OPINION - JK Rowling clearly holds the whip hand with the Labour party in the trans rights row


There is something quite remarkable about Labour being so obviously thrilled that J K Rowling has agreed to meet the shadow chancellor to allow her to explain its position on transgender issues. But the great woman is only seeing Rachel Reeves on condition that “the Labour leadership” also meet other groups including Lesbian Labour and Keep Prisons Single Sex. If you were to read the balance of power in this scenario it would be all in J K’s favour.

But there is of course a reason why Reeves is taking time to do all this. Practically the only hitch to the juggernaut that is Labour’s election campaign was J K Rowling’s pronouncement that she would struggle to support the party, having previously given it a million quid.

Potentially to criminalise arguments between parents and children about these fundamental things is bad news

Her scepticism about its stance on the issue went straight to the neuralgic divide within the party about whether trans interests trump women’s. Its latest policy clarification doesn’t quite clear up the doubts. The party would, if elected, make it easier for anyone to self-identify as a member of another sex. The requirement for a spouse’s consent (what a vista that conjures up) is to be dropped as is proof that the applicant has lived as a member of that sex for two years; instead there’d be a two-year “reflection” period.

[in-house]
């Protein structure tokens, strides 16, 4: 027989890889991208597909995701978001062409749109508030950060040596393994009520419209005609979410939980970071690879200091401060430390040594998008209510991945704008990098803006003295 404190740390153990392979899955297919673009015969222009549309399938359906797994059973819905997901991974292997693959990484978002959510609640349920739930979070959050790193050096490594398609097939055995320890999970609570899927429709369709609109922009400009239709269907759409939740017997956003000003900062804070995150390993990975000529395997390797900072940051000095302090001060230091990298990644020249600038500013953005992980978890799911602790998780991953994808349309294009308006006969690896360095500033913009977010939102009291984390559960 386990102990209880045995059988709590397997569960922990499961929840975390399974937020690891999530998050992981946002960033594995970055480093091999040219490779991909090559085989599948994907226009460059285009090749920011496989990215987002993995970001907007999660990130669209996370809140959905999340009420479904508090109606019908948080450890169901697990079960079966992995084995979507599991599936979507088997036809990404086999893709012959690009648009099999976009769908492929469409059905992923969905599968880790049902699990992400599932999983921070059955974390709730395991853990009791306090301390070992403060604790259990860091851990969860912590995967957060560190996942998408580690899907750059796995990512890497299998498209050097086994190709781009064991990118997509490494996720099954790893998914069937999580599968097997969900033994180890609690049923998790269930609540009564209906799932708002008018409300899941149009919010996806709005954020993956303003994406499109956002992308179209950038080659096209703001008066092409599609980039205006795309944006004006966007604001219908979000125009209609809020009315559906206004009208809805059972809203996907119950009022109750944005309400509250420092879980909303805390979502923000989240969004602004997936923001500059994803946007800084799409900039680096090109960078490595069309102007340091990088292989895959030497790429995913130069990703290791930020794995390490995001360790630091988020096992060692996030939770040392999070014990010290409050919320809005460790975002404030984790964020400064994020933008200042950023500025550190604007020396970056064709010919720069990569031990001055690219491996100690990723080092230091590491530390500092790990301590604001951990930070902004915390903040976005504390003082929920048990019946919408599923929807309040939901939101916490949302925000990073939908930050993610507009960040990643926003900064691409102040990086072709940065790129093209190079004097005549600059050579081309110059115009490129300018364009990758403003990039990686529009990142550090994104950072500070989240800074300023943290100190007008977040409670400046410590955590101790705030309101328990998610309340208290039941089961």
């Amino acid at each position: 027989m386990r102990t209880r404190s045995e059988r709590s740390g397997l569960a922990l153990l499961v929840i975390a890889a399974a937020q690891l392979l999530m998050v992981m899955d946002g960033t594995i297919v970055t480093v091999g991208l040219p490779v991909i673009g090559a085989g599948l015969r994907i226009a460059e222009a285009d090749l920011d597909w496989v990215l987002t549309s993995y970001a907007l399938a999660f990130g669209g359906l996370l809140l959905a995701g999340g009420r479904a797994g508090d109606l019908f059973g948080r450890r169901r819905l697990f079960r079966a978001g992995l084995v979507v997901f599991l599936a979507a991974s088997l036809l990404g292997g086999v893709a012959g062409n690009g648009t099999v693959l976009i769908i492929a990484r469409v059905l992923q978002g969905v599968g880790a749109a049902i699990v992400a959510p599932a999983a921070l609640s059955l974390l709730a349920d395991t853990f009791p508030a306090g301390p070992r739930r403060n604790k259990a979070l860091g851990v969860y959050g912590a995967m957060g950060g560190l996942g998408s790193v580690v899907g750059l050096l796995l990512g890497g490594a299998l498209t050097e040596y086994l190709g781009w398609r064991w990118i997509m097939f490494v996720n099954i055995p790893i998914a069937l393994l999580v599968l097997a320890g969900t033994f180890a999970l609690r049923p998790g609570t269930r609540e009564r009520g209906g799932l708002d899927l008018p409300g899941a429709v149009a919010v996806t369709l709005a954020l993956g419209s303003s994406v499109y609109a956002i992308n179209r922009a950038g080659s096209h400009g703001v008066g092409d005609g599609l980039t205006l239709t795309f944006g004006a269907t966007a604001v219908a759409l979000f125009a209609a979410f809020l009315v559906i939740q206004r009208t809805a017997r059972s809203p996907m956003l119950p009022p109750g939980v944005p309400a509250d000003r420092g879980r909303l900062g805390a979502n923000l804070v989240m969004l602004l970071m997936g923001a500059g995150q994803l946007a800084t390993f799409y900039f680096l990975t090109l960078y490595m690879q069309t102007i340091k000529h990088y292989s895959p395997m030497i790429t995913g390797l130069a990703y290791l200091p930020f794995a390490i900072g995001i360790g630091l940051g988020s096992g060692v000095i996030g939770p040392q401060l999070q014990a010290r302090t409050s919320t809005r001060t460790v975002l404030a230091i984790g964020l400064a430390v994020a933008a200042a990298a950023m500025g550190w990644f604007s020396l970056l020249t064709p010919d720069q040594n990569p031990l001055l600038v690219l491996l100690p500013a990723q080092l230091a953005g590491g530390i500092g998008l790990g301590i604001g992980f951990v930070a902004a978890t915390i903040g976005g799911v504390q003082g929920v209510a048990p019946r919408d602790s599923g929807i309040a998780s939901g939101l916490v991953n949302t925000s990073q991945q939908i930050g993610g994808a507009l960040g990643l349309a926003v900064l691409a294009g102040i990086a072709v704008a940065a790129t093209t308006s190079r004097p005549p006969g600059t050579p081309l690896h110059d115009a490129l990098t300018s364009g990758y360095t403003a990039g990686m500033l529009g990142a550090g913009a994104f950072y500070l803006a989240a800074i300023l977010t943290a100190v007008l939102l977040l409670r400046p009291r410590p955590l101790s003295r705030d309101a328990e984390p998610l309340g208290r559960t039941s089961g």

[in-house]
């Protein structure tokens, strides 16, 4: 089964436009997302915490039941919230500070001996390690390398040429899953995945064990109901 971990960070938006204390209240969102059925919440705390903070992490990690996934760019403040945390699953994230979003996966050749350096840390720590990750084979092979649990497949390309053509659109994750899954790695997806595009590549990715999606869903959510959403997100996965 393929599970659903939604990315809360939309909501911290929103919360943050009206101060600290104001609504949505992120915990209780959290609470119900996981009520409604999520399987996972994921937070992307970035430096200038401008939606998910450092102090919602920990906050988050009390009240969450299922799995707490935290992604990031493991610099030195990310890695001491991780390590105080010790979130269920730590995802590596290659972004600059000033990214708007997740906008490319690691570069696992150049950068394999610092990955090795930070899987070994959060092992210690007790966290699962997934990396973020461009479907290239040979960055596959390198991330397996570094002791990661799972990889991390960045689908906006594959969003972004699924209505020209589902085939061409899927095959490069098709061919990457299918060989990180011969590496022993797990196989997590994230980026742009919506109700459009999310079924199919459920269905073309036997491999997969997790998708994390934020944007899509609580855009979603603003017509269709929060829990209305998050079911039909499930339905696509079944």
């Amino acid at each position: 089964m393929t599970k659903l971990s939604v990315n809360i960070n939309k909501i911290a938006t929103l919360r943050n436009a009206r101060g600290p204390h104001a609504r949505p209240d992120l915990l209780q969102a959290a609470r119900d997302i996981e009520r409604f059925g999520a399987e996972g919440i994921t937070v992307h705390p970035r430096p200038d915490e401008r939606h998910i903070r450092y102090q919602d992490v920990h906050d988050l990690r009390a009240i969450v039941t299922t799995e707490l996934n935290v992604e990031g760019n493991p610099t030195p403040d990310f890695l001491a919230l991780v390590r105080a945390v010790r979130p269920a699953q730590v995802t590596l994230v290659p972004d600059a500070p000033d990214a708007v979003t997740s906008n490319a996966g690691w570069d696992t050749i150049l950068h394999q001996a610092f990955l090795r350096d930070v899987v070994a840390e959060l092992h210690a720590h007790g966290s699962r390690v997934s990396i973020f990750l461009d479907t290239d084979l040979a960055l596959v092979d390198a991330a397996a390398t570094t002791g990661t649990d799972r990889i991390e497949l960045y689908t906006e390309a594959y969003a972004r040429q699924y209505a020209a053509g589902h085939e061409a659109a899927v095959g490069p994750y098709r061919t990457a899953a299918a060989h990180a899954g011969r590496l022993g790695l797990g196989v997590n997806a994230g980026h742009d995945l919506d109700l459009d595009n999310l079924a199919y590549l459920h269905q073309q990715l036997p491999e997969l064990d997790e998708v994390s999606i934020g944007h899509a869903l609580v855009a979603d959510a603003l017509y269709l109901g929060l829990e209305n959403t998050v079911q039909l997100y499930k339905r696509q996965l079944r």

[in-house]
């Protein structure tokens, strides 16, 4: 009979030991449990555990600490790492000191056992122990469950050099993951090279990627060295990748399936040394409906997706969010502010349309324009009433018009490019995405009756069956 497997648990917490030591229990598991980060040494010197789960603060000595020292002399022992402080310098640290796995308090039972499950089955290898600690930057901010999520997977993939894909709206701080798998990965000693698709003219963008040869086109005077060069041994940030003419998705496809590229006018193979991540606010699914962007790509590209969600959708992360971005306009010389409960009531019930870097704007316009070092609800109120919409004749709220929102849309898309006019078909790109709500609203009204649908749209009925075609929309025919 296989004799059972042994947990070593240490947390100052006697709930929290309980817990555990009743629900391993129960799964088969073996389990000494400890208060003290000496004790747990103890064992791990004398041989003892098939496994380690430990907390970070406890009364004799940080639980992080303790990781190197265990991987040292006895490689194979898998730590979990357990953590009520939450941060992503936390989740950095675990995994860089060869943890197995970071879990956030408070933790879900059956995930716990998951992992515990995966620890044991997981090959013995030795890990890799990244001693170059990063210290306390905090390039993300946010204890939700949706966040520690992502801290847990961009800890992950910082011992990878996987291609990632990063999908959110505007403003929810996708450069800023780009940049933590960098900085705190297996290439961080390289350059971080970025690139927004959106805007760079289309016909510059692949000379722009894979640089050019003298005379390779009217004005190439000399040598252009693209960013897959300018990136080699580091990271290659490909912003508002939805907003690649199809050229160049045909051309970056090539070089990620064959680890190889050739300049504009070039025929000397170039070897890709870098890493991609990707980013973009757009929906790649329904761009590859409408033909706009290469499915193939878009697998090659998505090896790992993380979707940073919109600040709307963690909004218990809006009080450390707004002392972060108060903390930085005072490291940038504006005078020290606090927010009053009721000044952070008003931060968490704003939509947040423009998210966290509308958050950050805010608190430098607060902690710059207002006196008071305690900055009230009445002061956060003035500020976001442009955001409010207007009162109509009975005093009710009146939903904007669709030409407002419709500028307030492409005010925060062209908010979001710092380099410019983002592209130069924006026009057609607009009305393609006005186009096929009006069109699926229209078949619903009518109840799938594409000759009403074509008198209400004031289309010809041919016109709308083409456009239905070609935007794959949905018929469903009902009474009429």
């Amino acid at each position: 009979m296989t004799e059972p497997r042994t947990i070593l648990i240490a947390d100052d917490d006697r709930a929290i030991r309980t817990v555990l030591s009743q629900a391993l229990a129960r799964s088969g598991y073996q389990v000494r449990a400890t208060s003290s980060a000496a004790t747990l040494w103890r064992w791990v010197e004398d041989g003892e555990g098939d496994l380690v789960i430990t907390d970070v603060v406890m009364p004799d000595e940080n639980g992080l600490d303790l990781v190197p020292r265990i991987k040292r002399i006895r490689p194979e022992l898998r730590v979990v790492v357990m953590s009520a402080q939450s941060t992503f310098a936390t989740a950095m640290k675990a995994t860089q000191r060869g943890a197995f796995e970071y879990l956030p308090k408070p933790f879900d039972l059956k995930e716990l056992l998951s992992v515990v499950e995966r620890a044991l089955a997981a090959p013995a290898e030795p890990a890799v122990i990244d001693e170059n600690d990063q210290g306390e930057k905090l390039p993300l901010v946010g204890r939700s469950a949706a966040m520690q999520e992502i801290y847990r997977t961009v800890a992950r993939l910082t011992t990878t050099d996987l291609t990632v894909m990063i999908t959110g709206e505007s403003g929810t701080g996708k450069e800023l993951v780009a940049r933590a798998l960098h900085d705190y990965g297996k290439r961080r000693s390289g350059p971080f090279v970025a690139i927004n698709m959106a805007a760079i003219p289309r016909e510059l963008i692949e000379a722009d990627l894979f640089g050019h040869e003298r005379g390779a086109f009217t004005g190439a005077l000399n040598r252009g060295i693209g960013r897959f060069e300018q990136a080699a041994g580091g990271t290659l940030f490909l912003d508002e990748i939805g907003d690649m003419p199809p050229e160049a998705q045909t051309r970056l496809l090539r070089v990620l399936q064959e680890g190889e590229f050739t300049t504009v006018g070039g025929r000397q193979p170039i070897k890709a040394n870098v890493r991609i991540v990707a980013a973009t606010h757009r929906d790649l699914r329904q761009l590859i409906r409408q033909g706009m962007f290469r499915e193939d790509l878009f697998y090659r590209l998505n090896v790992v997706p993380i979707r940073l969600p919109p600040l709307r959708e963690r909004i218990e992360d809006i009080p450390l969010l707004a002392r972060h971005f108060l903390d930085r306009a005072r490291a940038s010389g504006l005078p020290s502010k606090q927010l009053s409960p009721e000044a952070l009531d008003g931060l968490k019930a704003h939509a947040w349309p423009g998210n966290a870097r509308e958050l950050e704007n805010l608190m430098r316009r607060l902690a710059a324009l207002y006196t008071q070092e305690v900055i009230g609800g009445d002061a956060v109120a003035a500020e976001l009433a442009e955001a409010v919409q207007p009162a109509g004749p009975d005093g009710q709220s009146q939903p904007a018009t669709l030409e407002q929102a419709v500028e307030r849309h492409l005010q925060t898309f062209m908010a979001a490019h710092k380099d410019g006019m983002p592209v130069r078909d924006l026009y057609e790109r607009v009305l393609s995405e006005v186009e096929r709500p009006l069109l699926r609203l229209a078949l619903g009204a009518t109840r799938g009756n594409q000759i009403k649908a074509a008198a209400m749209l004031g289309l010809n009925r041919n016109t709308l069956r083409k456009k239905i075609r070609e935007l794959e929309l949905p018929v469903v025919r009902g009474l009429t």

Most significantly, it would no longer be necessary to testify before a panel of experts to be diagnosed with gender dysphoria; instead just one specialist would be needed. That looks like lowering the bar quite significantly. A panel of experts provides reasonably serious scrutiny of a claim; a single hard-pressed, in-demand specialist can’t offer the same level of robustness.

And what about the proposal to ban conversion therapy? Again, the most problematic aspect is to do with individuals, including young people, questioning not just their sexuality but their gender. Hilary Cass, the author of the review of gender services for children, said of the proposed ban that it is “beyond me to know how on earth to do it… I think clinicians will be really worried”, the worry being about whether a conversation with a young person could lead to accusations of conversion.

Potentially to criminalise arguments between parents and children about these fundamental things is bad news.

It all feeds into the growing worry that there’s more to Labour than nice Rachel Reeves wanting to stabilise the public finances and steady Keir restoring trust. Labour may well be terrified of J K and her cohort on this explosive issue, but there’s a social and cultural aspect to the Labour programme which we really haven’t taken on board and could prove a nasty shock.

Melanie McDonagh is an Evening Standard columnist